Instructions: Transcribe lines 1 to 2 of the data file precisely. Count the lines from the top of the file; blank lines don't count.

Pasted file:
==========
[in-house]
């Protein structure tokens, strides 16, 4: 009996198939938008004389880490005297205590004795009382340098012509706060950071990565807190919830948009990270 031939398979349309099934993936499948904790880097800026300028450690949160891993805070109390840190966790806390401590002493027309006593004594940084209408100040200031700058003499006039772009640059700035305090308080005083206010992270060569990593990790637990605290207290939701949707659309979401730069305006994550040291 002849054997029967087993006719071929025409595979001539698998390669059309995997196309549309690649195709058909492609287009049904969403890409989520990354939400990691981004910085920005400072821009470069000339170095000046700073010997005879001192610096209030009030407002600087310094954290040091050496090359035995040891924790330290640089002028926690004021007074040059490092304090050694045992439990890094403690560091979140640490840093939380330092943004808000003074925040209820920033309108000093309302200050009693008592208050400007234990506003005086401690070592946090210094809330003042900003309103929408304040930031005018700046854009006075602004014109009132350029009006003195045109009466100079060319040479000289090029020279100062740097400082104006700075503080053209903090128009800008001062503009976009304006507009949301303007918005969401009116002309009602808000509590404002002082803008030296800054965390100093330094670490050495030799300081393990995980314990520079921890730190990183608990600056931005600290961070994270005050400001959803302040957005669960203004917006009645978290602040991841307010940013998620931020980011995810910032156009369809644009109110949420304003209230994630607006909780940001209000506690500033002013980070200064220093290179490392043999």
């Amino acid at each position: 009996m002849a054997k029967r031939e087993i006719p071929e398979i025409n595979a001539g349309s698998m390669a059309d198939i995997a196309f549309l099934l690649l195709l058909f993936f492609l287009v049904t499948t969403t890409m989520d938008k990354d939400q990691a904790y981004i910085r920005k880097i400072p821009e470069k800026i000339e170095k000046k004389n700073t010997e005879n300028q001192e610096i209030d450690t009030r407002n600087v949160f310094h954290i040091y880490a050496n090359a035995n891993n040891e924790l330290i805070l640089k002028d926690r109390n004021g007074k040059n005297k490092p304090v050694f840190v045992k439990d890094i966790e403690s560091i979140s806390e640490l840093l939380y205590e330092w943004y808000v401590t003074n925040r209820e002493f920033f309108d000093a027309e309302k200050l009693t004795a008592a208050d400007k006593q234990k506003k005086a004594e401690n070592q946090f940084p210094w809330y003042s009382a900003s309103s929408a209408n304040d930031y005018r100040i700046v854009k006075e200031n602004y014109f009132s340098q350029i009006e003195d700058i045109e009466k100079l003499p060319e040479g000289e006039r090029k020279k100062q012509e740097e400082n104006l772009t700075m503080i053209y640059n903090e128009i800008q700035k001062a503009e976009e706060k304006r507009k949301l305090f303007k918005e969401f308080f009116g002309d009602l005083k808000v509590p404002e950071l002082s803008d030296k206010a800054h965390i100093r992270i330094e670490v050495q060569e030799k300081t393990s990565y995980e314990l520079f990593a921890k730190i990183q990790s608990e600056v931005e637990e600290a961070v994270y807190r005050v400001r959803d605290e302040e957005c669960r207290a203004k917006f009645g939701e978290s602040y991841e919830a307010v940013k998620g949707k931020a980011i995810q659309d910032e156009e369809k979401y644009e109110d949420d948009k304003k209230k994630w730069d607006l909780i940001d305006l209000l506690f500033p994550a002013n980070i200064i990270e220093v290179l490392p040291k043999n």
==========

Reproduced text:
[in-house]
């Protein structure tokens, strides 16, 4: 009996198939938008004389880490005297205590004795009382340098012509706060950071990565807190919830948009990270 031939398979349309099934993936499948904790880097800026300028450690949160891993805070109390840190966790806390401590002493027309006593004594940084209408100040200031700058003499006039772009640059700035305090308080005083206010992270060569990593990790637990605290207290939701949707659309979401730069305006994550040291 002849054997029967087993006719071929025409595979001539698998390669059309995997196309549309690649195709058909492609287009049904969403890409989520990354939400990691981004910085920005400072821009470069000339170095000046700073010997005879001192610096209030009030407002600087310094954290040091050496090359035995040891924790330290640089002028926690004021007074040059490092304090050694045992439990890094403690560091979140640490840093939380330092943004808000003074925040209820920033309108000093309302200050009693008592208050400007234990506003005086401690070592946090210094809330003042900003309103929408304040930031005018700046854009006075602004014109009132350029009006003195045109009466100079060319040479000289090029020279100062740097400082104006700075503080053209903090128009800008001062503009976009304006507009949301303007918005969401009116002309009602808000509590404002002082803008030296800054965390100093330094670490050495030799300081393990995980314990520079921890730190990183608990600056931005600290961070994270005050400001959803302040957005669960203004917006009645978290602040991841307010940013998620931020980011995810910032156009369809644009109110949420304003209230994630607006909780940001209000506690500033002013980070200064220093290179490392043999």